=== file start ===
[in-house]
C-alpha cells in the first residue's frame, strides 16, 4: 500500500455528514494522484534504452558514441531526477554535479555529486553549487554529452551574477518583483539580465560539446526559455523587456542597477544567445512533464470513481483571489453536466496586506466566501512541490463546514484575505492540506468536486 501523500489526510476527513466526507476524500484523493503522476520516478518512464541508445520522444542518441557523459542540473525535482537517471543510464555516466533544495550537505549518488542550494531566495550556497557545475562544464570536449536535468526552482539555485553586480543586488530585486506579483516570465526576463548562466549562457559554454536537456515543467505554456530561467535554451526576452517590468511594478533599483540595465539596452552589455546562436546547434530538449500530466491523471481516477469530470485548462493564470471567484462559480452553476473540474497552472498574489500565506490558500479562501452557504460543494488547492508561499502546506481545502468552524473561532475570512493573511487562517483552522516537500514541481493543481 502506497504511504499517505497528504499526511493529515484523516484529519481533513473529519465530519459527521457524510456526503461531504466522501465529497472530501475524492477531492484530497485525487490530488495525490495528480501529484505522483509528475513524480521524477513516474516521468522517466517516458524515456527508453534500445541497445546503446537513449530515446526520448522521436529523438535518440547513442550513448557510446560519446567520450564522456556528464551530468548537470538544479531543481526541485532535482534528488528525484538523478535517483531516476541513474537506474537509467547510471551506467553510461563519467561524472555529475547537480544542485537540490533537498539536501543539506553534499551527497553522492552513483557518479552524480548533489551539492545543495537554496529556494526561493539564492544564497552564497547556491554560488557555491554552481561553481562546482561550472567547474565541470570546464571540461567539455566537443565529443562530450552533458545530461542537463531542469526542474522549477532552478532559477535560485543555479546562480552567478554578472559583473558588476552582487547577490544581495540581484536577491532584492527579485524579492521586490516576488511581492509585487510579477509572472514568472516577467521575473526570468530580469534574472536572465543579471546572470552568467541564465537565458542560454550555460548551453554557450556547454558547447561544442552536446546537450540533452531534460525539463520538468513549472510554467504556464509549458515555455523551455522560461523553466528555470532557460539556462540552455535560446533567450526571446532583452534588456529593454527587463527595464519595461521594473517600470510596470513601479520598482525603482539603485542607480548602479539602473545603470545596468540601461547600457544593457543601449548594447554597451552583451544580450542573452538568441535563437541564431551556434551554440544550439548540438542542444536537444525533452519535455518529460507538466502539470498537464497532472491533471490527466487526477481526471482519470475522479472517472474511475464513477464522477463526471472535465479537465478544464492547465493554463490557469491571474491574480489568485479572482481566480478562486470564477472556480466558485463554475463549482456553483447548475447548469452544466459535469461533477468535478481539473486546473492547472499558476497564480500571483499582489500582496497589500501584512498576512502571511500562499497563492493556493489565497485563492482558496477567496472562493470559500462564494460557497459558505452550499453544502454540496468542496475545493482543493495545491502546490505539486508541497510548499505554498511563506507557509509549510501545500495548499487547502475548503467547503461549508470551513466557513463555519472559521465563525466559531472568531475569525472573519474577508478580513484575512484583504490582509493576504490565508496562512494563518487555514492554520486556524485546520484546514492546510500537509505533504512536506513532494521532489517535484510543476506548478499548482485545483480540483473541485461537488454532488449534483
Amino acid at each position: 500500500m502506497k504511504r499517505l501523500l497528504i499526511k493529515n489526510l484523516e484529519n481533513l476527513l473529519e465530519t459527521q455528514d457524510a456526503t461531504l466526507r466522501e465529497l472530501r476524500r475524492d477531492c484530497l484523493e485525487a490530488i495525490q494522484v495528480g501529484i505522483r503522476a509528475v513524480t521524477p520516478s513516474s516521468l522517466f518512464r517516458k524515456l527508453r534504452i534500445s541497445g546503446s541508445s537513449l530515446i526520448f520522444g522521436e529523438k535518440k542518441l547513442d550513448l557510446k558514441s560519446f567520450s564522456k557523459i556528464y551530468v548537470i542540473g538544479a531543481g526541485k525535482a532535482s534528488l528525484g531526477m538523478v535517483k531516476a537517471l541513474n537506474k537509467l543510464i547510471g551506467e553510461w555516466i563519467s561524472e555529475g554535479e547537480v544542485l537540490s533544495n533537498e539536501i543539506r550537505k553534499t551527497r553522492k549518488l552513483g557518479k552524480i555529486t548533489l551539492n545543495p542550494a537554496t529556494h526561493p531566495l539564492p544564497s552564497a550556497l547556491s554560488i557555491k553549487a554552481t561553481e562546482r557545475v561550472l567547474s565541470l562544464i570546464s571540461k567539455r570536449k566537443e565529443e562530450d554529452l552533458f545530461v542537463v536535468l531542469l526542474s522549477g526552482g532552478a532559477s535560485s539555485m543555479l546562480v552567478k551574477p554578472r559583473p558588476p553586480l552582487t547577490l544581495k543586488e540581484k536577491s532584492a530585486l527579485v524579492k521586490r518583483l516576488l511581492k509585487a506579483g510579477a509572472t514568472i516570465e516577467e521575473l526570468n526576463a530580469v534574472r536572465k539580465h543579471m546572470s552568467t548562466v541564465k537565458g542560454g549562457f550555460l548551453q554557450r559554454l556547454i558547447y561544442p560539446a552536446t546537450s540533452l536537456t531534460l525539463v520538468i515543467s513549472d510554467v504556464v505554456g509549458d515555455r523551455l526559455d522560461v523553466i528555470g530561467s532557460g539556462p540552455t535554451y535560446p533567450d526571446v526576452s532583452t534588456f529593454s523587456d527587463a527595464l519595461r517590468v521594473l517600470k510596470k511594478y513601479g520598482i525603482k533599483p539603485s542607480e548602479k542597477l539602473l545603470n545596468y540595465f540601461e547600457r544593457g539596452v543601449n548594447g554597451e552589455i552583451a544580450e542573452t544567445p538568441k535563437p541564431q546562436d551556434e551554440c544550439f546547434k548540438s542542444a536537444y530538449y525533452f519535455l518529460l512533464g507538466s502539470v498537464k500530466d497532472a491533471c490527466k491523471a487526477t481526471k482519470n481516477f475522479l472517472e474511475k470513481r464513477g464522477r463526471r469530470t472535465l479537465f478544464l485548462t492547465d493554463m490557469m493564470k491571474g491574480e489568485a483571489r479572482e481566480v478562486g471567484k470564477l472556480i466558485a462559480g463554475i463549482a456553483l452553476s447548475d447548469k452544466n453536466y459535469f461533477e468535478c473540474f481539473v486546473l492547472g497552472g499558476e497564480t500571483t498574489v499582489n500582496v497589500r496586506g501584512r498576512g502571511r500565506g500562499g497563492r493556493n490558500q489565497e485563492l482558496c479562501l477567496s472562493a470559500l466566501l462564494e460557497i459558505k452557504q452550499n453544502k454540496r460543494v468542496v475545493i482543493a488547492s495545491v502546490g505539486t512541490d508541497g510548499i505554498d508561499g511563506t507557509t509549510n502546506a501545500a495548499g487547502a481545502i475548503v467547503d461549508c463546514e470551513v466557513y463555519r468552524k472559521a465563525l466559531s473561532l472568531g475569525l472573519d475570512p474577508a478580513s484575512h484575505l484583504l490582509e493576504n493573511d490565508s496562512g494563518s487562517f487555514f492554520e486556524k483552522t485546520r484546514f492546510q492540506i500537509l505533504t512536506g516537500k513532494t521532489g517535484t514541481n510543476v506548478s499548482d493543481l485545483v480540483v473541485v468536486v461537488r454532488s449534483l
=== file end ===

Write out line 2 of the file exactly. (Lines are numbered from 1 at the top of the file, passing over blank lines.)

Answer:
C-alpha cells in the first residue's frame, strides 16, 4: 500500500455528514494522484534504452558514441531526477554535479555529486553549487554529452551574477518583483539580465560539446526559455523587456542597477544567445512533464470513481483571489453536466496586506466566501512541490463546514484575505492540506468536486 501523500489526510476527513466526507476524500484523493503522476520516478518512464541508445520522444542518441557523459542540473525535482537517471543510464555516466533544495550537505549518488542550494531566495550556497557545475562544464570536449536535468526552482539555485553586480543586488530585486506579483516570465526576463548562466549562457559554454536537456515543467505554456530561467535554451526576452517590468511594478533599483540595465539596452552589455546562436546547434530538449500530466491523471481516477469530470485548462493564470471567484462559480452553476473540474497552472498574489500565506490558500479562501452557504460543494488547492508561499502546506481545502468552524473561532475570512493573511487562517483552522516537500514541481493543481 502506497504511504499517505497528504499526511493529515484523516484529519481533513473529519465530519459527521457524510456526503461531504466522501465529497472530501475524492477531492484530497485525487490530488495525490495528480501529484505522483509528475513524480521524477513516474516521468522517466517516458524515456527508453534500445541497445546503446537513449530515446526520448522521436529523438535518440547513442550513448557510446560519446567520450564522456556528464551530468548537470538544479531543481526541485532535482534528488528525484538523478535517483531516476541513474537506474537509467547510471551506467553510461563519467561524472555529475547537480544542485537540490533537498539536501543539506553534499551527497553522492552513483557518479552524480548533489551539492545543495537554496529556494526561493539564492544564497552564497547556491554560488557555491554552481561553481562546482561550472567547474565541470570546464571540461567539455566537443565529443562530450552533458545530461542537463531542469526542474522549477532552478532559477535560485543555479546562480552567478554578472559583473558588476552582487547577490544581495540581484536577491532584492527579485524579492521586490516576488511581492509585487510579477509572472514568472516577467521575473526570468530580469534574472536572465543579471546572470552568467541564465537565458542560454550555460548551453554557450556547454558547447561544442552536446546537450540533452531534460525539463520538468513549472510554467504556464509549458515555455523551455522560461523553466528555470532557460539556462540552455535560446533567450526571446532583452534588456529593454527587463527595464519595461521594473517600470510596470513601479520598482525603482539603485542607480548602479539602473545603470545596468540601461547600457544593457543601449548594447554597451552583451544580450542573452538568441535563437541564431551556434551554440544550439548540438542542444536537444525533452519535455518529460507538466502539470498537464497532472491533471490527466487526477481526471482519470475522479472517472474511475464513477464522477463526471472535465479537465478544464492547465493554463490557469491571474491574480489568485479572482481566480478562486470564477472556480466558485463554475463549482456553483447548475447548469452544466459535469461533477468535478481539473486546473492547472499558476497564480500571483499582489500582496497589500501584512498576512502571511500562499497563492493556493489565497485563492482558496477567496472562493470559500462564494460557497459558505452550499453544502454540496468542496475545493482543493495545491502546490505539486508541497510548499505554498511563506507557509509549510501545500495548499487547502475548503467547503461549508470551513466557513463555519472559521465563525466559531472568531475569525472573519474577508478580513484575512484583504490582509493576504490565508496562512494563518487555514492554520486556524485546520484546514492546510500537509505533504512536506513532494521532489517535484510543476506548478499548482485545483480540483473541485461537488454532488449534483